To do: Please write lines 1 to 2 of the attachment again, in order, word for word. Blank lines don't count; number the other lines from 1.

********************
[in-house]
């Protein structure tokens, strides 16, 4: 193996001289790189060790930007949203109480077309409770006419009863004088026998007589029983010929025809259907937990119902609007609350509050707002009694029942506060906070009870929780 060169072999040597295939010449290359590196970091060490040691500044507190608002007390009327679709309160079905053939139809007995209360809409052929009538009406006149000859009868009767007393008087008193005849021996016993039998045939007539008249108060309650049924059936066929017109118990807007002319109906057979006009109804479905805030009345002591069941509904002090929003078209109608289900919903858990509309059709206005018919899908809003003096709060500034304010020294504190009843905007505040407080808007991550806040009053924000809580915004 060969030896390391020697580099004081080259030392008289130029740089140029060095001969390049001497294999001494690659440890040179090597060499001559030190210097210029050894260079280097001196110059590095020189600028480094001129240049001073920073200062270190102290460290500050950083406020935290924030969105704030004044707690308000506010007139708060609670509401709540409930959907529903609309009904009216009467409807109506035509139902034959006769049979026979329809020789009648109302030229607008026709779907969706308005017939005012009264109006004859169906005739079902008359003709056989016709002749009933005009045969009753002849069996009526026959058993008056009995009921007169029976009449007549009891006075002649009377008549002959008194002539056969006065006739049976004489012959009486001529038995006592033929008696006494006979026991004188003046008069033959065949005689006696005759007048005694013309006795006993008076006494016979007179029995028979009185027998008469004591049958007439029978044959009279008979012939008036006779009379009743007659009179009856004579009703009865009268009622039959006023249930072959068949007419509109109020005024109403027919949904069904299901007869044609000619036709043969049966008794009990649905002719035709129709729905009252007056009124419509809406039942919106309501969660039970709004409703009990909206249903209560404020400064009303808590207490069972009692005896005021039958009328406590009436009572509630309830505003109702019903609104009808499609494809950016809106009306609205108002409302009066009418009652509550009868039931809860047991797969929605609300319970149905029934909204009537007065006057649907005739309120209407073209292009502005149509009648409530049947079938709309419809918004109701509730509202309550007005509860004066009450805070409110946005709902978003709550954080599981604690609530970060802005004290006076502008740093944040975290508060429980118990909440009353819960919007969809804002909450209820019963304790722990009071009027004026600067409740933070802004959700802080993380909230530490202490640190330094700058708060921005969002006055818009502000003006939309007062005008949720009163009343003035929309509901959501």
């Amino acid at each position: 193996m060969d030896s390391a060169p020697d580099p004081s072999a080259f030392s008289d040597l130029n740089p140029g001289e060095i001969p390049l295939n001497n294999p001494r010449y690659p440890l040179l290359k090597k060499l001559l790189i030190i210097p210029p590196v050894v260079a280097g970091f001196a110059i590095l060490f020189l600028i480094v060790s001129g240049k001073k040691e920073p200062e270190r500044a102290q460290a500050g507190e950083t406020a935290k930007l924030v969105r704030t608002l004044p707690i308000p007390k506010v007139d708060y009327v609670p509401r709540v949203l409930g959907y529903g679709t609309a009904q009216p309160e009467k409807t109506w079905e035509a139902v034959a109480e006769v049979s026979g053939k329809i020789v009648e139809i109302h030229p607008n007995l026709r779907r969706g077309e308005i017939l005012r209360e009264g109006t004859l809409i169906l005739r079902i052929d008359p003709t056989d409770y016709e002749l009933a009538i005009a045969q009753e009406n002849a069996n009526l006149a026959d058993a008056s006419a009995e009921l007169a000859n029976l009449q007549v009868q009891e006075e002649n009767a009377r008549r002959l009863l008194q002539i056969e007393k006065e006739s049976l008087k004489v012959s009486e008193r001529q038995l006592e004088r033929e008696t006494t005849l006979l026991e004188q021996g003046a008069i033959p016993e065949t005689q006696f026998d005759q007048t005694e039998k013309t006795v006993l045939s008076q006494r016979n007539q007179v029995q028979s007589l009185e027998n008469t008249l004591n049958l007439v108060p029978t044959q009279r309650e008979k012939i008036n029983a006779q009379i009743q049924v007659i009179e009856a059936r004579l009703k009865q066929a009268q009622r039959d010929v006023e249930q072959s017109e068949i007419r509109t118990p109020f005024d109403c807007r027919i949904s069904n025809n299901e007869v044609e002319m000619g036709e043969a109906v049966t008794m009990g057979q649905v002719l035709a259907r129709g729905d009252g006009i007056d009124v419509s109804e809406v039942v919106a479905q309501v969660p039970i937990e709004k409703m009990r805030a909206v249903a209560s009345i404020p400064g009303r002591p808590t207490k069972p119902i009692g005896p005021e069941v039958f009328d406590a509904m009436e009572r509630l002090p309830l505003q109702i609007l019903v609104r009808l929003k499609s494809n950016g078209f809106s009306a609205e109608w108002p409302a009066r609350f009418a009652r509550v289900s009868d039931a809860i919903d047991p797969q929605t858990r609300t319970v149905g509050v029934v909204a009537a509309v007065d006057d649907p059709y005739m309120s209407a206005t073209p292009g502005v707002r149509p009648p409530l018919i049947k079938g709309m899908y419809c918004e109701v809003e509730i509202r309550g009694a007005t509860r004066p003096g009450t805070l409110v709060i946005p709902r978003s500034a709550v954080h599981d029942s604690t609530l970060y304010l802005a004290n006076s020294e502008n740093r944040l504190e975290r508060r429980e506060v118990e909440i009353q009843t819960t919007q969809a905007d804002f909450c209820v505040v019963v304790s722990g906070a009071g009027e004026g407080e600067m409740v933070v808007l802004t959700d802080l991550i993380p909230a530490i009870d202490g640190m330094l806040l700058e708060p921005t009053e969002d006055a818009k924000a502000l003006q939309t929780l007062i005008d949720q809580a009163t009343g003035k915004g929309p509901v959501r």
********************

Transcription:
[in-house]
């Protein structure tokens, strides 16, 4: 193996001289790189060790930007949203109480077309409770006419009863004088026998007589029983010929025809259907937990119902609007609350509050707002009694029942506060906070009870929780 060169072999040597295939010449290359590196970091060490040691500044507190608002007390009327679709309160079905053939139809007995209360809409052929009538009406006149000859009868009767007393008087008193005849021996016993039998045939007539008249108060309650049924059936066929017109118990807007002319109906057979006009109804479905805030009345002591069941509904002090929003078209109608289900919903858990509309059709206005018919899908809003003096709060500034304010020294504190009843905007505040407080808007991550806040009053924000809580915004 060969030896390391020697580099004081080259030392008289130029740089140029060095001969390049001497294999001494690659440890040179090597060499001559030190210097210029050894260079280097001196110059590095020189600028480094001129240049001073920073200062270190102290460290500050950083406020935290924030969105704030004044707690308000506010007139708060609670509401709540409930959907529903609309009904009216009467409807109506035509139902034959006769049979026979329809020789009648109302030229607008026709779907969706308005017939005012009264109006004859169906005739079902008359003709056989016709002749009933005009045969009753002849069996009526026959058993008056009995009921007169029976009449007549009891006075002649009377008549002959008194002539056969006065006739049976004489012959009486001529038995006592033929008696006494006979026991004188003046008069033959065949005689006696005759007048005694013309006795006993008076006494016979007179029995028979009185027998008469004591049958007439029978044959009279008979012939008036006779009379009743007659009179009856004579009703009865009268009622039959006023249930072959068949007419509109109020005024109403027919949904069904299901007869044609000619036709043969049966008794009990649905002719035709129709729905009252007056009124419509809406039942919106309501969660039970709004409703009990909206249903209560404020400064009303808590207490069972009692005896005021039958009328406590009436009572509630309830505003109702019903609104009808499609494809950016809106009306609205108002409302009066009418009652509550009868039931809860047991797969929605609300319970149905029934909204009537007065006057649907005739309120209407073209292009502005149509009648409530049947079938709309419809918004109701509730509202309550007005509860004066009450805070409110946005709902978003709550954080599981604690609530970060802005004290006076502008740093944040975290508060429980118990909440009353819960919007969809804002909450209820019963304790722990009071009027004026600067409740933070802004959700802080993380909230530490202490640190330094700058708060921005969002006055818009502000003006939309007062005008949720009163009343003035929309509901959501």